And so it goes that, one day, they happen upon the gates of a wealthier gated community known as La Residencia, where they spot a thirtysomething woman playing tennis with two men.  Simón “recognizes” her as David’s mother.  The woman is named Inés, she leaves La Residencia and moves into the gray flat where Simón and David are sheltered, and starts acting as the boy’s overprotective mother, quickly revealing her inexperience but nonetheless remaining steadfast in her maternal mission.  If this sounds absurd, let us remember again the title of the novel and recognize that the concept of the immaculate conception is no less incongruous.

For his part, David swings back and forth between iconoclastic child genius and brat.  The story ends as Simón, Inés and David flee from Novilla in the wake of a judicial order to consign the boy to a reformatory, the image of the flight to Egypt not even delicately disguised if it were not for –speaking of disguises- David being dressed up in a magician’s cape too large for his boyish size, and wearing sunglasses after partially having blinded himself in some sort of alchemical diversion.  Although the coat is not specified as being of many colors, I could not avoid the image of the son of Jacob and Rachel, Book of Genesis, as re-hatched for modern pop culture by Andrew Lloyd-Webber in Joseph and the Amazing Technicolor Dream.  After all, the Bible offers an explanation for the name Yosef:  first it is compared to the word asaf from the root “to be taken away” and combined with the root word ysp, meaning “to add.”  This may be a stretch of my reader’s interpretation, but I have a feeling Coetzee would derive quite a chuckle from it without denying me my reading which, after all, is firmly in the context offered by the title.  Simón, Inés and David then meet a couple of people on the road, whom they invite to join them on their journey to an unimagined new life.  It hardly seems worthwhile, the effort, the journey to a new place whose only promise is … a continuation of the same.  … il faut continuer, je ne peux pas, je vais continuer … so ends Samuel Beckett’s L’innommable.  Only in Coetzee’s vision everyone gets a name.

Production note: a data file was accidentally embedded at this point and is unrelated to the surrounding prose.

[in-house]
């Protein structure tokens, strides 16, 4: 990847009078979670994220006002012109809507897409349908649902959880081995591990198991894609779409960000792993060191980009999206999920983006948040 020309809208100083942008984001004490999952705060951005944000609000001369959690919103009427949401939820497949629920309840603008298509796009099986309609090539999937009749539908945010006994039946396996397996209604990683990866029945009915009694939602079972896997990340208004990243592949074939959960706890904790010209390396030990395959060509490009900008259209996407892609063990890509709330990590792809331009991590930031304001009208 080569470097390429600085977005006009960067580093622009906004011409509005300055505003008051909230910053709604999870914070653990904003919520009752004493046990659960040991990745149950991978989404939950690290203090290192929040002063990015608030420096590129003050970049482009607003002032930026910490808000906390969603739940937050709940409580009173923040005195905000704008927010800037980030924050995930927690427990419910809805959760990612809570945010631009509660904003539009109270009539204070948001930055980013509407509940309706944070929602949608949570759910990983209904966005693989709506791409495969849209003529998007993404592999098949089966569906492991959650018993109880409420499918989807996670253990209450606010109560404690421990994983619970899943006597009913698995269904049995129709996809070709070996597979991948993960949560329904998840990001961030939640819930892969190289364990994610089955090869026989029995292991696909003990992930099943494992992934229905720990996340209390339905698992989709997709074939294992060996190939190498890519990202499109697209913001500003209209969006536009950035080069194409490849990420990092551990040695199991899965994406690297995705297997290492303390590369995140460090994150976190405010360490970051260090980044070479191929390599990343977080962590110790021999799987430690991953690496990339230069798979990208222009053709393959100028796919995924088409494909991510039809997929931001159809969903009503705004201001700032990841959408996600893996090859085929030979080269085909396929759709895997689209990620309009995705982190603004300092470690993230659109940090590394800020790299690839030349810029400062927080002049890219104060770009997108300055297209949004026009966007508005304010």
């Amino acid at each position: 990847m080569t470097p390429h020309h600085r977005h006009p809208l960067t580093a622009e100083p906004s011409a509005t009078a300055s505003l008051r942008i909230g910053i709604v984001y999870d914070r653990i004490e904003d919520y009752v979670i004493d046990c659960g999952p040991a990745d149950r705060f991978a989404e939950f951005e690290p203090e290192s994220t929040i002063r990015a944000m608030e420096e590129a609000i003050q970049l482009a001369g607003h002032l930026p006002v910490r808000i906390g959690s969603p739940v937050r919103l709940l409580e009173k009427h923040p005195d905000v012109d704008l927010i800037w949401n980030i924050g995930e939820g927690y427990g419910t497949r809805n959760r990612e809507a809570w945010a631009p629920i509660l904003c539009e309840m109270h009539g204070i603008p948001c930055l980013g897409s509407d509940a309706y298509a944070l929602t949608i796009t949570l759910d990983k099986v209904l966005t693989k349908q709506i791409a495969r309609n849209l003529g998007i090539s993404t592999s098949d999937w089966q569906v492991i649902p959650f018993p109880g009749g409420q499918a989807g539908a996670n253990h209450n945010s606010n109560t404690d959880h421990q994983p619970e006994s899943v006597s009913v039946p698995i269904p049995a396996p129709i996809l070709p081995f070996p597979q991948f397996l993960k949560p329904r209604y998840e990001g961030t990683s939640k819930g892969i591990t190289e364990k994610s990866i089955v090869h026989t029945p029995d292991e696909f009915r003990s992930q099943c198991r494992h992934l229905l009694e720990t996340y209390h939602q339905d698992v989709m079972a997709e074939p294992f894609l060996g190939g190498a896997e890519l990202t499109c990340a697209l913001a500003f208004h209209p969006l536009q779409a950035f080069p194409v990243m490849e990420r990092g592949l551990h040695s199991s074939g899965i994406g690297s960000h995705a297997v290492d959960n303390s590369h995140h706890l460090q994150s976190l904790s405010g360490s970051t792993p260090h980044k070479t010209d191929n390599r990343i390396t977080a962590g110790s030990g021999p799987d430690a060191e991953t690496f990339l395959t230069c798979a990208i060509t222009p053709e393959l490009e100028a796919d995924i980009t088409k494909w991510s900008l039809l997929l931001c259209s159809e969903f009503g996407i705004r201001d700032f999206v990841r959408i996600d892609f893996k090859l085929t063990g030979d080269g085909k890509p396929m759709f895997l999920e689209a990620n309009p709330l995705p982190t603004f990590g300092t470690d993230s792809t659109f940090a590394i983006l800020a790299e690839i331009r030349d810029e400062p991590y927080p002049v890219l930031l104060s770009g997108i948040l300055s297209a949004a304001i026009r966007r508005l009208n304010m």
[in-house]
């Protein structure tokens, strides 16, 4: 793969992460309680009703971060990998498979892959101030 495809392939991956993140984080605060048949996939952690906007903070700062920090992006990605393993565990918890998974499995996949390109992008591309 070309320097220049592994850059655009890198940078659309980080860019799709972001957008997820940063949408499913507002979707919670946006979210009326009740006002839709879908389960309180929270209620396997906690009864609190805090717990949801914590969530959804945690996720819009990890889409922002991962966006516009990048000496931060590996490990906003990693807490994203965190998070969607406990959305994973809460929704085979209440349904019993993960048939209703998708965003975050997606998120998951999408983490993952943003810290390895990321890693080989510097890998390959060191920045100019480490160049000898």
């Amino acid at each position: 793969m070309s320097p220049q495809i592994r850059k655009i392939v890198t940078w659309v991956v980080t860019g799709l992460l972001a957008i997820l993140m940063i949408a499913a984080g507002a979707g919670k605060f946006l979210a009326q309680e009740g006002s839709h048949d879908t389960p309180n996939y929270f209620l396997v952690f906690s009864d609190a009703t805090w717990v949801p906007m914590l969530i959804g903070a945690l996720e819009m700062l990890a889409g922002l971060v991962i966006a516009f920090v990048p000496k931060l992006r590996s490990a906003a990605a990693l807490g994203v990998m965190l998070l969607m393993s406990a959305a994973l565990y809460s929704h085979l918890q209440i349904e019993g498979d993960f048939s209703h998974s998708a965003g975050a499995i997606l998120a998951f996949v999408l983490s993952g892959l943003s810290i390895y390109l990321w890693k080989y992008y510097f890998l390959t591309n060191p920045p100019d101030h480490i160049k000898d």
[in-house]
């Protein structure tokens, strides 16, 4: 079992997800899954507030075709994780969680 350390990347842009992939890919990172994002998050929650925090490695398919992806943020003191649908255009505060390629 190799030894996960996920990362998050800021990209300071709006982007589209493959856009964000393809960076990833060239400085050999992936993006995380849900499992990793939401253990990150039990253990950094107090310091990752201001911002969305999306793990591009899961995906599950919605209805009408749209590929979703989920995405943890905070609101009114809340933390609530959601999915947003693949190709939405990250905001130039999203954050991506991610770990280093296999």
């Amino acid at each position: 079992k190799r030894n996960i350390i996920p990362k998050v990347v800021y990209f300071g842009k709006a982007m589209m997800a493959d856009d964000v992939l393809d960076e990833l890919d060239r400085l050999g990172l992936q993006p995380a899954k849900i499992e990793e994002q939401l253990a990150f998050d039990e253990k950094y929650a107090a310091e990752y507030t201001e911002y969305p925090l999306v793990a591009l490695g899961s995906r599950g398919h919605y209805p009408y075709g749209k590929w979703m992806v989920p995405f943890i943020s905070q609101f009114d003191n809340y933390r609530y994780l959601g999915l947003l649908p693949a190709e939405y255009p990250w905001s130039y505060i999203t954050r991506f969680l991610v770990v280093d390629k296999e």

But biblical absurdities are not the only things evoked in this novel.  The first of Coetzee’s Australian novels, Elizabeth Costello, featured a broad correspondence between philosophers.  In The Childhood of Jesus the author ups the ante, the philosophical musings and quotations are integrated into the narrative.  It should be said here that, shortly after arrival at Novilla Simón finds work as a stevedore in the docks where, during breaks, he and his colleagues discuss the nature of life.  When Álvaro, the unbelievably affable foreman, questions ” … the thing itself … do you think remains forever itself, unchanging?  No.  Everything flows … you cannot step twice into the same waters.”  I at once thought of Parmenides, searched in vain until Jacqueline de Romilly’s La Grèce Antique elucidated for me that it was (of course!) Heraclitus.  Well … at least I was within the pre-Socratic ball park.  And what are Socrates and the pres doing here?  Well, Nietzsche did not like the way European philosophy had ensconced the hemlocked master at its center, so he offered Jesus as an alternative.  And the plus points of these alternatives are healthily discussed in the dockside agora of our stevedores.  Digressions?  No, incursions into the heart of this very complex and stimulating novel.

John Coetzee loves to let the reader create, make, his or her own sense out of his novels.  Is Novilla a Dantesque vision of the afterlife?  Is it a Socratic/Platonic utopia?  Does it deliberately spoof biblical clichés?  Perhaps all of the above, perhaps none.  Gertrude Stein, on her deathbed, is reputed to have asked “What is the answer?”  When no reply came from Alice B. Toklas she said “In that case, What is the question?”  I love novels that leave me to ruminate on its possible clues and answers.  It is the author bringing in the reader to take part in his creation.